The Socialist 15 November 2007
World economy: bosses' crisis, workers pay
Tales from the council chamber
COVENTRY'S SOCIALIST councillors nearly got a motion passed through Coventry's Tory majority council. It called for more affordable rented homes in new developments and for greater powers to take over badly managed and empty terraces and re-let them to families to rebuild communities.
Rob Windsor, Coventry Socialist Party councillor
Coventry has sold off all its council homes, despite our opposition and only a narrow approval for a housing sell-off from tenants after they were starved of repairs. A huge demolition programme has increased housing need in the city.
The motion said that the 25% 'affordable housing threshold' developers must meet to obtain planning permission is set too low. 12,000 families are currently registered with the council's lettings scheme. On top of that, higher interest rates and other factors in the housing market are closing off the possibility of home ownership to wider layers of society.
Our modest proposal was that 40% of all new developments should comprise affordable social housing. We also called for the city council to "recycle" vacant local housing, in order to avoid unnecessary building on Coventry's green belt or the swallowing up of green and park land in city centres.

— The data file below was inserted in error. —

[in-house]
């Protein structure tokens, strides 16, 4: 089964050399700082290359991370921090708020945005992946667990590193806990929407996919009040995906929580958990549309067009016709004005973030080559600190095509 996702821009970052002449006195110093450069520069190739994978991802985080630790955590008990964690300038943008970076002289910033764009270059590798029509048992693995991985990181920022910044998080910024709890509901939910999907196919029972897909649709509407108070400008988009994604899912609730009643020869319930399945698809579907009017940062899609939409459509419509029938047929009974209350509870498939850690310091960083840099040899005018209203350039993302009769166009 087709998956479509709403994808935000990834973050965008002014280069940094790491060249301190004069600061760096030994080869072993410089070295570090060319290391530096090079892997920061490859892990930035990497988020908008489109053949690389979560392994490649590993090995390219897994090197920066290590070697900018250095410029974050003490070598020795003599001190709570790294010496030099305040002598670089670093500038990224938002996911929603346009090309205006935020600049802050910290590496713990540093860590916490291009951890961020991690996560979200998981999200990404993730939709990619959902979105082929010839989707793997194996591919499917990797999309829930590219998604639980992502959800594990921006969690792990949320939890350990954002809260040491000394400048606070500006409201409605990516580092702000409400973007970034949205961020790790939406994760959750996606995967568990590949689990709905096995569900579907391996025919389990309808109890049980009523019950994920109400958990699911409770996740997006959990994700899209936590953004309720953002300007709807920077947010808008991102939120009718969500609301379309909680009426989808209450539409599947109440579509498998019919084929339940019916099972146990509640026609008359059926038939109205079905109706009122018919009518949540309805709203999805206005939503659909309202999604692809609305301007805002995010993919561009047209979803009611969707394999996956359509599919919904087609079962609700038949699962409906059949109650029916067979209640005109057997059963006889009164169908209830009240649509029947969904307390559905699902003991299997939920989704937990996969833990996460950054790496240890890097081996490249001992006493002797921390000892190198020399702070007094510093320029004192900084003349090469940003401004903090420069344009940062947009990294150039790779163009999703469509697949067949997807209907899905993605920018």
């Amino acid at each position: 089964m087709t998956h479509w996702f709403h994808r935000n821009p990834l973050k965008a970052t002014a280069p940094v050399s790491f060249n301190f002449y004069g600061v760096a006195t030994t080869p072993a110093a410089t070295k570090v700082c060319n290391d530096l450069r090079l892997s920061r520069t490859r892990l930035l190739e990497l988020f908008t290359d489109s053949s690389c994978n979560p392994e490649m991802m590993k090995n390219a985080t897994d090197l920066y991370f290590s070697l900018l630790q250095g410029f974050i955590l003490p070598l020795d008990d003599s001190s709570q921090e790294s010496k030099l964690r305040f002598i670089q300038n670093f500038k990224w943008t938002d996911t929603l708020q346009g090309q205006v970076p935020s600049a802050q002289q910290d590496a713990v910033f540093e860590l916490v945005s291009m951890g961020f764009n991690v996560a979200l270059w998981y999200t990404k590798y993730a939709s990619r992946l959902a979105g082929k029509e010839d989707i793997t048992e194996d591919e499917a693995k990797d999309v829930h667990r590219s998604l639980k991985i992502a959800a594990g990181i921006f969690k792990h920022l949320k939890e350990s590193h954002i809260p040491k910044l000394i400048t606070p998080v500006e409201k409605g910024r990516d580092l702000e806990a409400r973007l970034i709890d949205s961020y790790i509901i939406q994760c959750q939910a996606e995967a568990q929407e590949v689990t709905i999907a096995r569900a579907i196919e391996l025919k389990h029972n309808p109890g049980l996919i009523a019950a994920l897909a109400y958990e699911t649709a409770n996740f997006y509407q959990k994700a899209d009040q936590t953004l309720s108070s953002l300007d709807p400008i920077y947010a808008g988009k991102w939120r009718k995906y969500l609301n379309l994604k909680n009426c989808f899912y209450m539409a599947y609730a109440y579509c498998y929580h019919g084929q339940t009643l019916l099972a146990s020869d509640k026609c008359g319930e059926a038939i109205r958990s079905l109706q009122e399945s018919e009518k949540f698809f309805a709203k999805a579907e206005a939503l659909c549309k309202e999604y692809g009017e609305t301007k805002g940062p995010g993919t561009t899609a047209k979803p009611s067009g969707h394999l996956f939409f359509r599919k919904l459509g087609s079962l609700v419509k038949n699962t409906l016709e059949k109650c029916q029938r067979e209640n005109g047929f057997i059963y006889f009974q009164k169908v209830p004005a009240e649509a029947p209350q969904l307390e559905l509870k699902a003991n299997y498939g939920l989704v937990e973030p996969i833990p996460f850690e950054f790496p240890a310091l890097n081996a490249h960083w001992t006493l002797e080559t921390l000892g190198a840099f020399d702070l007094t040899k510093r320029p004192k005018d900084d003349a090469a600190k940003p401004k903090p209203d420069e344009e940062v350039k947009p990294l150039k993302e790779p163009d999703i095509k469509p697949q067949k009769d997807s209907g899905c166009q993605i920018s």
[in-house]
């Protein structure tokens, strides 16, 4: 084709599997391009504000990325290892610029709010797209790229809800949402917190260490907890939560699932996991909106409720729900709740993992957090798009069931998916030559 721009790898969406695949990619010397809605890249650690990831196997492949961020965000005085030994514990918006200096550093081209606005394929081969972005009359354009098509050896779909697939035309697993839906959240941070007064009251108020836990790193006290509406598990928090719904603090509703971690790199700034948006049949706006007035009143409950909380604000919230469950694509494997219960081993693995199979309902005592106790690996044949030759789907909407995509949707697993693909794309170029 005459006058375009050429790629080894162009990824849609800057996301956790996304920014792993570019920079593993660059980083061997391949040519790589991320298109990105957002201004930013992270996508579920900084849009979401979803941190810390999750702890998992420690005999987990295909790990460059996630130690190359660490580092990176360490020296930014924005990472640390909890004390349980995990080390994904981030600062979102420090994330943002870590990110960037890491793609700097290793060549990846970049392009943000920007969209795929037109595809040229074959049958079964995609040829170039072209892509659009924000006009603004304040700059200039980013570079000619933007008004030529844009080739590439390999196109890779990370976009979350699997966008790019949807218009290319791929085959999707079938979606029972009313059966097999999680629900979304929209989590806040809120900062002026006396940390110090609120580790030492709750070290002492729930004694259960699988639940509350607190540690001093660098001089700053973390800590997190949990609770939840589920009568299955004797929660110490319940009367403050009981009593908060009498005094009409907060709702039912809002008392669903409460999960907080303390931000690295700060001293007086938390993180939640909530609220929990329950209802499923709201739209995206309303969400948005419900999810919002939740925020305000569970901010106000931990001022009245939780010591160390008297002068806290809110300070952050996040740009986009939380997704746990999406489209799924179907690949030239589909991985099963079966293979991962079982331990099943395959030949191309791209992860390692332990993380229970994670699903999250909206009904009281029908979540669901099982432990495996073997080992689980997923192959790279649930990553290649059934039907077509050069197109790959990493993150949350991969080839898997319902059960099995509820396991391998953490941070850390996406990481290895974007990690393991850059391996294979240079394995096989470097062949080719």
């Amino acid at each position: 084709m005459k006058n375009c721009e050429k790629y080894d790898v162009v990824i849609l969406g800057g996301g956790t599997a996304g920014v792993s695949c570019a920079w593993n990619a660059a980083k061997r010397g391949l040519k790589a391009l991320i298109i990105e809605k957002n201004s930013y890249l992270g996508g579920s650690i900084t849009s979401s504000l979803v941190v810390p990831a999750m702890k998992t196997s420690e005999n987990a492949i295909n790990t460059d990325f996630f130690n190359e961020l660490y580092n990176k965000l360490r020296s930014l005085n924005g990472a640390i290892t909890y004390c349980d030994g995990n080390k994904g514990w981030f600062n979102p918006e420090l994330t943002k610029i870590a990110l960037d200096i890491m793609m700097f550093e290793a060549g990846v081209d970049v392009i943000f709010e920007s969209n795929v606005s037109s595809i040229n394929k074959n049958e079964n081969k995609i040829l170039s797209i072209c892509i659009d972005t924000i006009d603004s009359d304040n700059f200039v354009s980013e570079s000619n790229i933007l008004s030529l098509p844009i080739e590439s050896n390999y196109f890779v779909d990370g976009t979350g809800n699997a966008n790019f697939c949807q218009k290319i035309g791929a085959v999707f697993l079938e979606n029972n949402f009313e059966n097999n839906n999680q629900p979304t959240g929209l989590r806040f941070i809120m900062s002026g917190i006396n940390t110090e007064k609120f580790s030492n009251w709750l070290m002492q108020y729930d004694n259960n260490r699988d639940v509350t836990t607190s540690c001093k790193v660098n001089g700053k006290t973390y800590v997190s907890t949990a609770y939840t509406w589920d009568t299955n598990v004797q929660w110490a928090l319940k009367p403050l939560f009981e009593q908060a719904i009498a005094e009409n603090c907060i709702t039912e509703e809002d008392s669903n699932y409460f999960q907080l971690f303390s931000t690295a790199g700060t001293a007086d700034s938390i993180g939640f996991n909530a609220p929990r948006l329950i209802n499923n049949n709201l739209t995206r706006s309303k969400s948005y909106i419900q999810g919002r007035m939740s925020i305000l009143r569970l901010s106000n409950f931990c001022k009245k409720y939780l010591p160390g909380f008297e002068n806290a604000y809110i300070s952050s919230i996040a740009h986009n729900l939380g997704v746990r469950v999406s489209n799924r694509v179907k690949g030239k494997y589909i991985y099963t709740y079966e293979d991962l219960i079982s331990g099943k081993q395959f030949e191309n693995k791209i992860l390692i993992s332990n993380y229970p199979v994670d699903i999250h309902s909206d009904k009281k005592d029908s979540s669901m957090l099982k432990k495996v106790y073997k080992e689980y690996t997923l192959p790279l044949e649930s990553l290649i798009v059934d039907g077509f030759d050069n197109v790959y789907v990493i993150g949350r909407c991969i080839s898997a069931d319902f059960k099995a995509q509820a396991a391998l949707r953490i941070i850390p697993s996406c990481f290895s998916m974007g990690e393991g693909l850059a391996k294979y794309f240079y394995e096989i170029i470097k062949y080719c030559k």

Our motion called for extra central government housing finance to be allocated to the city and for discussions with government to introduce council powers to take over and re-let badly managed privately rented housing or empty properties.
Surprisingly, New Labour supported us but the Liberal councillor voted with the Tories. The New Labour lord mayor has to use his casting vote to support the largest party. New Labour brought in this clause to the council's constitution but under Tory control, it has now been used against them. The vote was tied 22-22 but with the mayor backing the Tories, our motion fell.
The Tory deputy leader pleaded with New Labour not to return to the "old days" and to think how developers coming into the city would react to having to increase the amount of rented homes in their developments. Obviously, they don't care about the city's working class and young people who haven't a hope in hell of getting a toe on the "property ladder."
The major parties' abandonment of council housing has had catastrophic results. But our very modest motion shows that one major party, who believed the false mantra of "we need more executive housing," now finds that more decent rented homes are needed.
Their response however, is ideologically limited by relying on private developers who hold the purse strings and ultimately call the shots.
The need for a new workers' party with a bold call for building and recycling really affordable rented homes grows bigger each day.
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Socialist Party NHS campaign
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